Producer prices for final demand in the US increased 0.8 percent from a month earlier in May 2021, following a 0.6 percent gain in April and beating market expectations of a 0.6 percent advance. Goods prices advanced 1.5 percent (vs 0.6 percent in April), boosted by cost for nonferrous metals; beef and veal; diesel fuel; gasoline; hay, hayseeds, and oilseeds; and motor vehicles. In addition, prices for food and energy increased 2.6 percent and 2.2 percent, respectively. Meanwhile, cost for services rose 0.6 percent in May, the fifth consecutive increase, mainly supported by a 0.7 percent rise in prices for trade services. Year-on-year, producer prices jumped 6.6 percent in May, the largest increase since the current series began in November 2010.
2021-06-15
US Producer Prices Rise More than Expected
Producer prices for final demand in the US rose 0.6 percent from a month earlier in April of 2021, following a 1 percent jump in March and above market expectations of a 0.3 percent advance. About two-thirds of the increase are due to a 0.6 percent rise in services prices, namely portfolio management; airline passenger services; food retailing; fuels and lubricants retailing; physician care; and hardware, building materials, and supplies retailing. The index for final demand goods also moved up 0.6 percent, namely steel mill products; beef and veal; pork; residential natural gas; plastic resins and materials; and dairy products. Year-on-year, producer prices jumped 6.2 percent, the largest advance since 12-month data were first calculated in November 2010.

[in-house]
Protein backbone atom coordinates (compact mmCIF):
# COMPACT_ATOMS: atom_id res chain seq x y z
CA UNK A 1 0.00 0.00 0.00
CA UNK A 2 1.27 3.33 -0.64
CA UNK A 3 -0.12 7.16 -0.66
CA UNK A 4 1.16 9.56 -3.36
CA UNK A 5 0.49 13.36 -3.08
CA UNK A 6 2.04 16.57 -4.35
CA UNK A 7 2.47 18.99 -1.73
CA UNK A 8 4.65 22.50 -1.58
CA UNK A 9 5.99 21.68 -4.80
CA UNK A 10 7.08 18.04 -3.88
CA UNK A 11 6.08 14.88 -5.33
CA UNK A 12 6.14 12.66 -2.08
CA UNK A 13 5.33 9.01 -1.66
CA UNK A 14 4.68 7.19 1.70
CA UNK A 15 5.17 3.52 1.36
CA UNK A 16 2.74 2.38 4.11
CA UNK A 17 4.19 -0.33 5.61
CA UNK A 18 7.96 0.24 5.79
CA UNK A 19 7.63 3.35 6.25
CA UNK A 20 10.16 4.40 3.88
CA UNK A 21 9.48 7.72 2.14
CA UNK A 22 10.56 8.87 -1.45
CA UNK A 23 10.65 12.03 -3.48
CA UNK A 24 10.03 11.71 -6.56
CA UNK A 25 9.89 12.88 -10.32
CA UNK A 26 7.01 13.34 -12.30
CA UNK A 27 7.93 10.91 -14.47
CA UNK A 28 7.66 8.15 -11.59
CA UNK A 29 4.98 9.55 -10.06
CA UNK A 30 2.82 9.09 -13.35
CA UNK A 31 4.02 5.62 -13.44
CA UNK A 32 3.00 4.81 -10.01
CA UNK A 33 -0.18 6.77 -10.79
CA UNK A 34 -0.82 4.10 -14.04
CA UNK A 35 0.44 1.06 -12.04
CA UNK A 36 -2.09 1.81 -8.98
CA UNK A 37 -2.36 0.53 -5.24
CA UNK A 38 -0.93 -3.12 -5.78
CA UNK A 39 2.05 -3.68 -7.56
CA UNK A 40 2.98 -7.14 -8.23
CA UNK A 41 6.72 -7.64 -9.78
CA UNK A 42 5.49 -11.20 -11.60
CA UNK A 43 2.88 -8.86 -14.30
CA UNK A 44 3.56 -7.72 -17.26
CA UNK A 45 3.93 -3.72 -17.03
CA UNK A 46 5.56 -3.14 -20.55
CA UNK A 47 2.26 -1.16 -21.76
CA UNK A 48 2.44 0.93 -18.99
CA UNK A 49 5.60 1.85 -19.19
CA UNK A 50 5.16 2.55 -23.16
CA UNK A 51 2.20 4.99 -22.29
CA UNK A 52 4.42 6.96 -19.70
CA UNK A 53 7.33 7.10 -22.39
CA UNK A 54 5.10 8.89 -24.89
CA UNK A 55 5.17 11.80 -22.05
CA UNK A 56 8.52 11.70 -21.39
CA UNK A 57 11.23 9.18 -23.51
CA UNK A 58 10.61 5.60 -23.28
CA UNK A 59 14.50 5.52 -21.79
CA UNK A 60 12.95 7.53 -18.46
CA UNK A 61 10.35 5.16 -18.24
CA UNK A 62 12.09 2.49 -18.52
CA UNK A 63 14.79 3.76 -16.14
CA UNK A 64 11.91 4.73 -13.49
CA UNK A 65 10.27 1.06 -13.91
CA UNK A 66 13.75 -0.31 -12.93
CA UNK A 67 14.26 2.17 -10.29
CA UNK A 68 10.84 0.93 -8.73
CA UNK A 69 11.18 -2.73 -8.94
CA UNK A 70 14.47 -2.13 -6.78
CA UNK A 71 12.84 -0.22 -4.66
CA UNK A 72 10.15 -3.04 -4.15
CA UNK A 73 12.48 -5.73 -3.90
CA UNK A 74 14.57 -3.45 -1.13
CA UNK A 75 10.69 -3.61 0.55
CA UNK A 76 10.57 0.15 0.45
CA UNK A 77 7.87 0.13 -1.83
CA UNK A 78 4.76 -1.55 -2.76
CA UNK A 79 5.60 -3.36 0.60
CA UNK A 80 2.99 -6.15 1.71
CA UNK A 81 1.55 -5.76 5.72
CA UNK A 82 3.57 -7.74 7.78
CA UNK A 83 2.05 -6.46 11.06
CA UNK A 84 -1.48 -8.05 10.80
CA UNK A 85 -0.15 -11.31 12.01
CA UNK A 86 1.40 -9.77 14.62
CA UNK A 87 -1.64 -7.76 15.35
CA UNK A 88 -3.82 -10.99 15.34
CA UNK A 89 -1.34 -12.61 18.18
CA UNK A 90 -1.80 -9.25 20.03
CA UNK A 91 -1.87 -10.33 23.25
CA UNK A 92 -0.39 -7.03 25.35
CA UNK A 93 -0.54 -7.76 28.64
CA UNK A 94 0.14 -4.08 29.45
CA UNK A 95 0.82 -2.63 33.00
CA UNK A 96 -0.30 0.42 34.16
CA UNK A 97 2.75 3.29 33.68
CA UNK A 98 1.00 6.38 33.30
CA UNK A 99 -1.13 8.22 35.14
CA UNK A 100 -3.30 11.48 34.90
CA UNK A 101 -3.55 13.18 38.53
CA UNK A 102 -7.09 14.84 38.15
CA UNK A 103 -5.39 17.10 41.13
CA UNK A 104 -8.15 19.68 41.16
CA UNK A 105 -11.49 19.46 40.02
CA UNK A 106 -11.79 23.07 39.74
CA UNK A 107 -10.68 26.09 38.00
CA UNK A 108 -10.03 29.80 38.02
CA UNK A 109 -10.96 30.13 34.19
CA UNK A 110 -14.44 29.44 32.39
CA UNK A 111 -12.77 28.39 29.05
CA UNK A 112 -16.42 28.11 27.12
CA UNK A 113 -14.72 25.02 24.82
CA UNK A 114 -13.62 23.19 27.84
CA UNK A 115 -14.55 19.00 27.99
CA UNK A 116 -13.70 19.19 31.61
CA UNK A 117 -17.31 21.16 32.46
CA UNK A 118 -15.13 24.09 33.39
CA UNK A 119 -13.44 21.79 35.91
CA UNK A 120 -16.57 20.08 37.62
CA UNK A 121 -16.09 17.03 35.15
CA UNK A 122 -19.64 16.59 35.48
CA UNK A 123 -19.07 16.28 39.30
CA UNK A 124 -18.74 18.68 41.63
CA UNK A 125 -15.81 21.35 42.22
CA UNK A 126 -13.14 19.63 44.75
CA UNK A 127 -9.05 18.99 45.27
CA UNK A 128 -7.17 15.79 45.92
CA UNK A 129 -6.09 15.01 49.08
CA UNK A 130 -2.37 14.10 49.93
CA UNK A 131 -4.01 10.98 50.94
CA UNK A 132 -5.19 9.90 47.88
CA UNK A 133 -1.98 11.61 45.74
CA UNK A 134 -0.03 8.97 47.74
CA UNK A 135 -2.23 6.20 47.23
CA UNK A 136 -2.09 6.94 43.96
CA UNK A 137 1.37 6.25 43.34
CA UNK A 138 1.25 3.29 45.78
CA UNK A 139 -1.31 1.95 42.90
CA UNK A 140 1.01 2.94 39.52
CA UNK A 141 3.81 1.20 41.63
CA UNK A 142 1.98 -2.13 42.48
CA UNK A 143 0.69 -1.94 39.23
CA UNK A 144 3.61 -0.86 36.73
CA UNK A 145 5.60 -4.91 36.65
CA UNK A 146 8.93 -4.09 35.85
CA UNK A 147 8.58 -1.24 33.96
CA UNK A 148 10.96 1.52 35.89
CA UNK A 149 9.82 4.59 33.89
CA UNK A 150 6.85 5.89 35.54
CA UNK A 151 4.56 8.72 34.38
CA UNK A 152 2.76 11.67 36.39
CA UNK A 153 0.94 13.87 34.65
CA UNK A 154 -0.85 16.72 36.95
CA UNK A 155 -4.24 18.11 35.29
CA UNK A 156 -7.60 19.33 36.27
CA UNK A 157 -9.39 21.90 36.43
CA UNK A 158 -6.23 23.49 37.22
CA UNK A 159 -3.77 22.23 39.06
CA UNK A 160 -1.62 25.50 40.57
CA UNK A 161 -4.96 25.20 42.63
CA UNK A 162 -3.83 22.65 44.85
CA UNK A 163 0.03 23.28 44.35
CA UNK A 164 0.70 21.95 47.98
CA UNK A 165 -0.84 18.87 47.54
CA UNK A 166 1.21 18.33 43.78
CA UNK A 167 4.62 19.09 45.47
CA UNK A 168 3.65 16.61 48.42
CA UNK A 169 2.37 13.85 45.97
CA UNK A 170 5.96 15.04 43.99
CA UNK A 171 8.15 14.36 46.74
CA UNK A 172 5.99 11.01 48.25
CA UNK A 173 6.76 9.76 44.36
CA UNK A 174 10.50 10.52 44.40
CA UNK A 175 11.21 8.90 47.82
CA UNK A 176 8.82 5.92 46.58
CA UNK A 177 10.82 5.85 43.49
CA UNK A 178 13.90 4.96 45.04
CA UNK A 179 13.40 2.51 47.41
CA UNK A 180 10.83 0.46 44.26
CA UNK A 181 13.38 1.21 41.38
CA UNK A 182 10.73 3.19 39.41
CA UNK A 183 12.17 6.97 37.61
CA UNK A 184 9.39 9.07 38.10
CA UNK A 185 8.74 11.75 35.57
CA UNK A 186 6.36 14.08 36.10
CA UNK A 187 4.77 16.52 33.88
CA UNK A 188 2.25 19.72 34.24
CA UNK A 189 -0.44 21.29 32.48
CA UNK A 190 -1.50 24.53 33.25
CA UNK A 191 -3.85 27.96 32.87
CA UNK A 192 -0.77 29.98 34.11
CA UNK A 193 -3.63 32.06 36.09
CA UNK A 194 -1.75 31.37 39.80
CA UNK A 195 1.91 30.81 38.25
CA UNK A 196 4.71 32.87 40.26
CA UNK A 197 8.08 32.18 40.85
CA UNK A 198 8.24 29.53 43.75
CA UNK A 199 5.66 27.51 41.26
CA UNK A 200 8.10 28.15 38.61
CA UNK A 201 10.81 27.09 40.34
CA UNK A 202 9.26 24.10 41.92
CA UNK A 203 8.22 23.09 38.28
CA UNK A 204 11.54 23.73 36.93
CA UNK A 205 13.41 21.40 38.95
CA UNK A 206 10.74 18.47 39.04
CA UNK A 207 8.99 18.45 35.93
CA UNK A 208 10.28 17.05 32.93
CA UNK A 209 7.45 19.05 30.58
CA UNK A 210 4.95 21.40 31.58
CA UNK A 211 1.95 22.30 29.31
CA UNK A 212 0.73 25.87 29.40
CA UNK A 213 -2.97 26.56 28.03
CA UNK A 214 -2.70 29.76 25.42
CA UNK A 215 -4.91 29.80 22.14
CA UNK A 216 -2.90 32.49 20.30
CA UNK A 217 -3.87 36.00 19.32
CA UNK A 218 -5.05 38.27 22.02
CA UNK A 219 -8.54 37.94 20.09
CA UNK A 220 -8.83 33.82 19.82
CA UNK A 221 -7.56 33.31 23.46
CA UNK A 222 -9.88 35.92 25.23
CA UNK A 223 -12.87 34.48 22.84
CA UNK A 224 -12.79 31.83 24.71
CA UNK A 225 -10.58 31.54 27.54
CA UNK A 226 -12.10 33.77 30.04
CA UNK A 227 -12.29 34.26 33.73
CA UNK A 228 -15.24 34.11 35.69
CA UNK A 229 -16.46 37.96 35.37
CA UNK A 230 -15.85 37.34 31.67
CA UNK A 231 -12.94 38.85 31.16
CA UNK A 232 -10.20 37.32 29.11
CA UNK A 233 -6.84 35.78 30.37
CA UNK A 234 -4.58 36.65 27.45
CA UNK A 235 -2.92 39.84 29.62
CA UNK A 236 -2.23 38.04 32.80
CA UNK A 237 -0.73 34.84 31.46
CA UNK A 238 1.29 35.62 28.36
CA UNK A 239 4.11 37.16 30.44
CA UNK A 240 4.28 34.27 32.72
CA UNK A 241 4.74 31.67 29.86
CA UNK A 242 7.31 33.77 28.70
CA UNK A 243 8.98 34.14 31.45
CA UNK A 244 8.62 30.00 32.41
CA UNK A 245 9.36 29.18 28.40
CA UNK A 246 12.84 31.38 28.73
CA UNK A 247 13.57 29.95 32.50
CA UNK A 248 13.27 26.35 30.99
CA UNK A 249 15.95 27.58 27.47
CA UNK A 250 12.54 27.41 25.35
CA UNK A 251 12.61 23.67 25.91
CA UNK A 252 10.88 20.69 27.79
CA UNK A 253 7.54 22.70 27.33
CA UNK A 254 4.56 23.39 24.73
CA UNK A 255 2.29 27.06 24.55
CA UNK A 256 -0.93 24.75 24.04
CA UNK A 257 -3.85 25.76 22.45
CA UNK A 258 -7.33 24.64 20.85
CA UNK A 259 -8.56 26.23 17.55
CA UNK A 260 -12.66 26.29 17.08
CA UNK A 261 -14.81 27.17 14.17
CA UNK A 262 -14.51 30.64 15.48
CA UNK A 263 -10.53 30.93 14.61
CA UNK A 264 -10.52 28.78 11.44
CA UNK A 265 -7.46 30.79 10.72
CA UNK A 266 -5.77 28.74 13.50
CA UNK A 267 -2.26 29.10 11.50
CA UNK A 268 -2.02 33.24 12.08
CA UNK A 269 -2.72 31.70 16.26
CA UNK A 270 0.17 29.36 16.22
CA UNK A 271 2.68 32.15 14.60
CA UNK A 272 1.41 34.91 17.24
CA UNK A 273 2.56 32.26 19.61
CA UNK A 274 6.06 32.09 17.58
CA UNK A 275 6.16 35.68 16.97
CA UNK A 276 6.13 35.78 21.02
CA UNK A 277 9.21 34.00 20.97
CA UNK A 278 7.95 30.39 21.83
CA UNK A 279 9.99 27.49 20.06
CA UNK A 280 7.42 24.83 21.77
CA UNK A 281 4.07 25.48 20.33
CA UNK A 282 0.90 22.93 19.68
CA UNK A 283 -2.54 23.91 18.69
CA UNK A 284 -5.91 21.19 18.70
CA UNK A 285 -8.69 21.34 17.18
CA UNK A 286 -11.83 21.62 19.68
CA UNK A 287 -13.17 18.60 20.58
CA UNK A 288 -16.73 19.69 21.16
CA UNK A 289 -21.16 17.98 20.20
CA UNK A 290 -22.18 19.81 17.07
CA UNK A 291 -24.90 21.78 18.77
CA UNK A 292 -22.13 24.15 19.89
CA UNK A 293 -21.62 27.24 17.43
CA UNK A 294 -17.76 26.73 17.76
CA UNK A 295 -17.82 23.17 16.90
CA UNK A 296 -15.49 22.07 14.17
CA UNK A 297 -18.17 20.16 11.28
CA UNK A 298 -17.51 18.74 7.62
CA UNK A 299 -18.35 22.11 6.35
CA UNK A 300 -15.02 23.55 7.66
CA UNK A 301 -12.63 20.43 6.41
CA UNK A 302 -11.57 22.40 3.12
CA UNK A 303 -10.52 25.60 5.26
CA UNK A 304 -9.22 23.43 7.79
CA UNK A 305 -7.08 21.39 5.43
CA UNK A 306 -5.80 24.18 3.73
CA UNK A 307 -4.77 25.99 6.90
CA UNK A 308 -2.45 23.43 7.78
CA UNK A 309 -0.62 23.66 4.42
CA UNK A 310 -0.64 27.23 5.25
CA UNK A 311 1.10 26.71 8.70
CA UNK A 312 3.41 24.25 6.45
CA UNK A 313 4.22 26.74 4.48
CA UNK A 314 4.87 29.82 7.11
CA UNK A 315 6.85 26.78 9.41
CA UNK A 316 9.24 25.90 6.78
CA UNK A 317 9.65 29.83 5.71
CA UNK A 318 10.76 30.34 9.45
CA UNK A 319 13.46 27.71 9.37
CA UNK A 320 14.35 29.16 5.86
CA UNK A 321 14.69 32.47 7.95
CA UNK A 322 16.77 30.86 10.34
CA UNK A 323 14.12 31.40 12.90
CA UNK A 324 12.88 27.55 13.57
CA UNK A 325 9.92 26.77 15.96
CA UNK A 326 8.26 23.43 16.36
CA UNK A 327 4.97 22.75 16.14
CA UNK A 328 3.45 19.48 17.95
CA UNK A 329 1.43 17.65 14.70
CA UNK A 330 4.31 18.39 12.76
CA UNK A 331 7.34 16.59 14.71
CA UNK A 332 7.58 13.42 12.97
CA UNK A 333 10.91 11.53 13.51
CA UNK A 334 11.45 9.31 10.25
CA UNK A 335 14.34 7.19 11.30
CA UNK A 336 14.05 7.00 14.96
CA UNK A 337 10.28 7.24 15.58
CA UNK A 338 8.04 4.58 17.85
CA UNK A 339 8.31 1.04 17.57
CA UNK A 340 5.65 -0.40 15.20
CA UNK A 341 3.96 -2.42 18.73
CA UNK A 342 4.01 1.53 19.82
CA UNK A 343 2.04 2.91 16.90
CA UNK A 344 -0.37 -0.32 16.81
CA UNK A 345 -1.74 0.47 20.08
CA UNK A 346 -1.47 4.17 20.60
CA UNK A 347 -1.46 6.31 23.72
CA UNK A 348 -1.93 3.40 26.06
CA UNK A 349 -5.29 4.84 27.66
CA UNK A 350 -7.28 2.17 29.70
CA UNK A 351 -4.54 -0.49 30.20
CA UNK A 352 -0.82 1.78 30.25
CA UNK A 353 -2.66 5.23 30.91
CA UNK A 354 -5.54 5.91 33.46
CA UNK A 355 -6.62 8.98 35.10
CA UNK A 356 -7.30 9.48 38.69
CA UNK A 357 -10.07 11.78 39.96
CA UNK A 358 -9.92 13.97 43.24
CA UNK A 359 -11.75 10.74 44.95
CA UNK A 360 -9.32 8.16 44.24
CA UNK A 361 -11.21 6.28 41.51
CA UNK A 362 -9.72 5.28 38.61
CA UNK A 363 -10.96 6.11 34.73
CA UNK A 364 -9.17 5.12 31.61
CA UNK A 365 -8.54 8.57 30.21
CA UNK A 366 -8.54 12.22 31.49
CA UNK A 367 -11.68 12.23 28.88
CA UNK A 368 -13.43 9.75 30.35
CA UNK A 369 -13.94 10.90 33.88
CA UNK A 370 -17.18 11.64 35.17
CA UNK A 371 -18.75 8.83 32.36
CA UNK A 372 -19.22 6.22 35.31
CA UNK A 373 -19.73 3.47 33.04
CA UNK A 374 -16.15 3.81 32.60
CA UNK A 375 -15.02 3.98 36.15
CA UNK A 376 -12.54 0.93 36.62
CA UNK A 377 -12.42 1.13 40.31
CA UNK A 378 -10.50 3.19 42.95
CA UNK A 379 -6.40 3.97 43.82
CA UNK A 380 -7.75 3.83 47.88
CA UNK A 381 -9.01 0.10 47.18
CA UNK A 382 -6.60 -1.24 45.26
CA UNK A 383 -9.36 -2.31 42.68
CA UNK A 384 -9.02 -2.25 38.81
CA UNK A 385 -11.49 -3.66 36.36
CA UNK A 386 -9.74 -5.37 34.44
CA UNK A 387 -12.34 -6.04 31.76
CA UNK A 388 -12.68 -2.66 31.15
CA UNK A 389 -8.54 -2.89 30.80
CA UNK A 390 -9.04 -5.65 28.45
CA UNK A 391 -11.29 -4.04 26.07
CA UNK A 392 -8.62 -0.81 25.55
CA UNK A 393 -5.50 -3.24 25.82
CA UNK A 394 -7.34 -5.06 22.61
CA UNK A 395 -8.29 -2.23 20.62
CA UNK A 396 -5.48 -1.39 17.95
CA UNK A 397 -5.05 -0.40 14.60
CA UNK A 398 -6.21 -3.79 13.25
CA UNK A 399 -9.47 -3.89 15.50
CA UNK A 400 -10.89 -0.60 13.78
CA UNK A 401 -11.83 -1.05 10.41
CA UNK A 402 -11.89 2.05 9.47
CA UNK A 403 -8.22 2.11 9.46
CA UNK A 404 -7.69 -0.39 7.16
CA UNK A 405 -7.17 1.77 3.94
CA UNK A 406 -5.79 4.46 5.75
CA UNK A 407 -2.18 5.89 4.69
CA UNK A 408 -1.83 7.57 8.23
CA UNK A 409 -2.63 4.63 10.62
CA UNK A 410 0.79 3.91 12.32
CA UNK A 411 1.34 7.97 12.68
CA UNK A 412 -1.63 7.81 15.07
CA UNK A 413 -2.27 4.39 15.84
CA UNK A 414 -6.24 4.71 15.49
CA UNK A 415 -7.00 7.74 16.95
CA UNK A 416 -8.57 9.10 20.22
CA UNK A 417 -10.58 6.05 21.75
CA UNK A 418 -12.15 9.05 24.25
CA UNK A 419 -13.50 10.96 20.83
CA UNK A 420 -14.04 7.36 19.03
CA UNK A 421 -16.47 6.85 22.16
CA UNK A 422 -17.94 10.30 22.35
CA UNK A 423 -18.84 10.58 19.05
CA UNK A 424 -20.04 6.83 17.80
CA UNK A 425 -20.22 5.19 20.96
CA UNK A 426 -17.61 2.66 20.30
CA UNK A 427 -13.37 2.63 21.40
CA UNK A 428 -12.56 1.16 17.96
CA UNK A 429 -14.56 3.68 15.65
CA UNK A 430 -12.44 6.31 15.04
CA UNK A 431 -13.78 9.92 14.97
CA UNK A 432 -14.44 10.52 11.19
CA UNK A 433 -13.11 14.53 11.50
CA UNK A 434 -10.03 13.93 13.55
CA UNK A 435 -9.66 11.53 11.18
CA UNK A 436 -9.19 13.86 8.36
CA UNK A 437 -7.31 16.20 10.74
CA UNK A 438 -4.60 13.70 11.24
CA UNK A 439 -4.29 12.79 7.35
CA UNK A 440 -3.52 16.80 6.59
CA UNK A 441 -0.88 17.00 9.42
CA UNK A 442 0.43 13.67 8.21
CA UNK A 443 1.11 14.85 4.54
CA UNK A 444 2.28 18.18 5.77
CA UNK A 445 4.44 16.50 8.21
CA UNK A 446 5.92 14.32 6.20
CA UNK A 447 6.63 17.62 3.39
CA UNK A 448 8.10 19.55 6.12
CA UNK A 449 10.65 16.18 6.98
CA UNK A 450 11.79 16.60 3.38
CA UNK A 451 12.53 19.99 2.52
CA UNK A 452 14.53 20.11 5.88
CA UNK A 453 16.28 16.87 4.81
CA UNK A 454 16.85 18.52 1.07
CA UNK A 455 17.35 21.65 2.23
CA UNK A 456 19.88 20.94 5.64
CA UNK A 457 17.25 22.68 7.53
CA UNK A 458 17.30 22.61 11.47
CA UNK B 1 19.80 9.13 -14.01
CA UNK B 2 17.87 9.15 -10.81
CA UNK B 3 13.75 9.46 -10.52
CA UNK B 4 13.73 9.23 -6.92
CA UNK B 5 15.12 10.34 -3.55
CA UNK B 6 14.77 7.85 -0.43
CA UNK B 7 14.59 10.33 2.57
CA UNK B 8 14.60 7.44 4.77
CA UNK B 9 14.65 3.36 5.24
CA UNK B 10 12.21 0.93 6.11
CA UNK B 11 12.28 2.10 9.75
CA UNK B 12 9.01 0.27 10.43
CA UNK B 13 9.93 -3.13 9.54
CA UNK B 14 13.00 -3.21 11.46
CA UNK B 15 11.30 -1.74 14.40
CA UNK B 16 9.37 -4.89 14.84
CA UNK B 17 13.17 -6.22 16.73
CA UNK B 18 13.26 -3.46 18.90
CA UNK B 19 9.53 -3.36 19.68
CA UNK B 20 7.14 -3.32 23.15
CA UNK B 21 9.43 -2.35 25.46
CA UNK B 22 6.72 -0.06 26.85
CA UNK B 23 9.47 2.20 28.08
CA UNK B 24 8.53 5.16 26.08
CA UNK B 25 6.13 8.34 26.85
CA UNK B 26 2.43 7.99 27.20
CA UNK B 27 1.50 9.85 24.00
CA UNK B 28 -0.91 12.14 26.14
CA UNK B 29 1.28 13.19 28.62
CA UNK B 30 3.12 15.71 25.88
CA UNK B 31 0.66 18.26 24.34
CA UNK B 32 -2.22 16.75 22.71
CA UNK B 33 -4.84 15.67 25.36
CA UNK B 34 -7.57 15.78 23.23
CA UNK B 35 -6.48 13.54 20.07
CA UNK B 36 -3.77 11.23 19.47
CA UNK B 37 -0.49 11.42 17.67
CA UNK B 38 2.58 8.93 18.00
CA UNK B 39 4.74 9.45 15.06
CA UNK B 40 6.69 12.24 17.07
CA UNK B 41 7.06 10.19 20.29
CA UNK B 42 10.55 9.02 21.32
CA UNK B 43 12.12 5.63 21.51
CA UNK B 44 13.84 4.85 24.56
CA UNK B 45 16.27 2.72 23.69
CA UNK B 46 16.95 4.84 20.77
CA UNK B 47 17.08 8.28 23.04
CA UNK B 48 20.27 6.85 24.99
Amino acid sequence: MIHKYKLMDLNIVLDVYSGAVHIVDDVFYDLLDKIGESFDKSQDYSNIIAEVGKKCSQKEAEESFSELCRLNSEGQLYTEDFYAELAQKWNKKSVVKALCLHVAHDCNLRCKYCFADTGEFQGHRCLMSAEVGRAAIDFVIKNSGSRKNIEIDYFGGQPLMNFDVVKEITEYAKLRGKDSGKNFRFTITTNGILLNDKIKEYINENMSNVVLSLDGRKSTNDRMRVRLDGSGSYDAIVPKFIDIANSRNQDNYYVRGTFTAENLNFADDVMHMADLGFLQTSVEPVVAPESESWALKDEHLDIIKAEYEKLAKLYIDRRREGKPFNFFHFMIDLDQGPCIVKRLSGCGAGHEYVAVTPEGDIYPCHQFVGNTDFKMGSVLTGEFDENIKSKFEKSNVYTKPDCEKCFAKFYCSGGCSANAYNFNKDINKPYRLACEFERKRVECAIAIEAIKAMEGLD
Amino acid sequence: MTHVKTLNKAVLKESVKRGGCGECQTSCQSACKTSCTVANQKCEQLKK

2021-05-13
US Producer Prices Rise More than Forecast
Producer prices for final demand in the US rose 1 percent from a month earlier in March 2021, following a 0.5 percent increase in January and easily beating market expectations of a 0.5 percent advance. Cost for goods climbed 1.7 percent, the largest increase since the index began in December 2009, boosted by a 5.9 percent jump in energy prices. Over one-fourth of the goods price increase was traced to an 8.8 percent advance in gasoline prices. The indexes for diesel fuel, residential electric power, industrial chemicals, steel mill products, and processed poultry also moved higher. Meanwhile, cost for services rose 0.7 percent, the third consecutive advance, mainly attributable to margins for final demand trade services. The core index, which excludes foods and energy, was 0.7 percent higher in March, also beating consensus of 0.2 percent. Year-on-year, producer prices jumped 4.2 percent, the biggest increase since September 2011, and the core index increased 3.1 percent.
2021-04-09

United States Producer Prices
In the United States, the Producer Price Index for final demand measures price change for commodities sold for personal consumption, capital investment, government, and export. It is composed of six main price indexes: final demand goods (33 percent of the total weight), which includes food and energy; final demand trade services (20 percent); final demand transportation and warehousing services (4 percent); final demand services less trade, transportation, and warehousing (41 percent); final demand construction (2 percent); and overall final demand.